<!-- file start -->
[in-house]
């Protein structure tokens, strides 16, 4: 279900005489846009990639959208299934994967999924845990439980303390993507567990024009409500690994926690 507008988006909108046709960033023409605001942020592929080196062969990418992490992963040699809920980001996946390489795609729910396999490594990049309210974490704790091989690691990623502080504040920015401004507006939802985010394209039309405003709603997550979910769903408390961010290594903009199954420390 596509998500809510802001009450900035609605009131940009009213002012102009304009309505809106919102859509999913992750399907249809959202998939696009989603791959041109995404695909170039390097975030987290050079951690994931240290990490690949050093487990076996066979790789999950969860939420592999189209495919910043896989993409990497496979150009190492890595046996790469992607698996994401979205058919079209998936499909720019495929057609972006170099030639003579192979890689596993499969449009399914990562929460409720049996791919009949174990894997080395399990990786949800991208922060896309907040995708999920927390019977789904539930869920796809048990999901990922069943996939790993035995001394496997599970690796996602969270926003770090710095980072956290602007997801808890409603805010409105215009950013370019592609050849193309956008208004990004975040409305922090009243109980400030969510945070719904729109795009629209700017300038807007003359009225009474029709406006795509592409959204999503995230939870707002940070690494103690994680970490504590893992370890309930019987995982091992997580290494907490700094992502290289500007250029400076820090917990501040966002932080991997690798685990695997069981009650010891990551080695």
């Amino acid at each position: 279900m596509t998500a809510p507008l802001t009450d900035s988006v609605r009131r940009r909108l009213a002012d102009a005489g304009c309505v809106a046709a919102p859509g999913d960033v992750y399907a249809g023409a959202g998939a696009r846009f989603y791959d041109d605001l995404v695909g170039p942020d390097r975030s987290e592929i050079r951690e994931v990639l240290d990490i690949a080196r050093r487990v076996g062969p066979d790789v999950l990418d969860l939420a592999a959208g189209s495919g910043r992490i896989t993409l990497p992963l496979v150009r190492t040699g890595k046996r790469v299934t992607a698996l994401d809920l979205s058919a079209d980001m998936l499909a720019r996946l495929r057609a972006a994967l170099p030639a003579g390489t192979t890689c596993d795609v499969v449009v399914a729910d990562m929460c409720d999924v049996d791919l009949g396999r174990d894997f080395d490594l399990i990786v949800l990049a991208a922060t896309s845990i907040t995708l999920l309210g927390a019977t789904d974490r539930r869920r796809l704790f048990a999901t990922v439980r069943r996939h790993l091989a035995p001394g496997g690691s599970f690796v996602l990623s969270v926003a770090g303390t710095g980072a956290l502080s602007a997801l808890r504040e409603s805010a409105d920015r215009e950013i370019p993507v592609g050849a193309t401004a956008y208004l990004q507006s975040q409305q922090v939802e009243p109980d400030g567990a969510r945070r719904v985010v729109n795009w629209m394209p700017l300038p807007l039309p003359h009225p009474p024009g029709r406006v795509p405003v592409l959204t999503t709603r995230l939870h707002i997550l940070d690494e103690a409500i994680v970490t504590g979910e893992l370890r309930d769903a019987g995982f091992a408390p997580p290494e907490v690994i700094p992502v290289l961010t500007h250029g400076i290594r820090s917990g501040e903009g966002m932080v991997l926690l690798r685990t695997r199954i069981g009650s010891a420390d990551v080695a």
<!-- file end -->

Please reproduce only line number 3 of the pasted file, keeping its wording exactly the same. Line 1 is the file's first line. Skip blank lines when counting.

């Amino acid at each position: 279900m596509t998500a809510p507008l802001t009450d900035s988006v609605r009131r940009r909108l009213a002012d102009a005489g304009c309505v809106a046709a919102p859509g999913d960033v992750y399907a249809g023409a959202g998939a696009r846009f989603y791959d041109d605001l995404v695909g170039p942020d390097r975030s987290e592929i050079r951690e994931v990639l240290d990490i690949a080196r050093r487990v076996g062969p066979d790789v999950l990418d969860l939420a592999a959208g189209s495919g910043r992490i896989t993409l990497p992963l496979v150009r190492t040699g890595k046996r790469v299934t992607a698996l994401d809920l979205s058919a079209d980001m998936l499909a720019r996946l495929r057609a972006a994967l170099p030639a003579g390489t192979t890689c596993d795609v499969v449009v399914a729910d990562m929460c409720d999924v049996d791919l009949g396999r174990d894997f080395d490594l399990i990786v949800l990049a991208a922060t896309s845990i907040t995708l999920l309210g927390a019977t789904d974490r539930r869920r796809l704790f048990a999901t990922v439980r069943r996939h790993l091989a035995p001394g496997g690691s599970f690796v996602l990623s969270v926003a770090g303390t710095g980072a956290l502080s602007a997801l808890r504040e409603s805010a409105d920015r215009e950013i370019p993507v592609g050849a193309t401004a956008y208004l990004q507006s975040q409305q922090v939802e009243p109980d400030g567990a969510r945070r719904v985010v729109n795009w629209m394209p700017l300038p807007l039309p003359h009225p009474p024009g029709r406006v795509p405003v592409l959204t999503t709603r995230l939870h707002i997550l940070d690494e103690a409500i994680v970490t504590g979910e893992l370890r309930d769903a019987g995982f091992a408390p997580p290494e907490v690994i700094p992502v290289l961010t500007h250029g400076i290594r820090s917990g501040e903009g966002m932080v991997l926690l690798r685990t695997r199954i069981g009650s010891a420390d990551v080695a």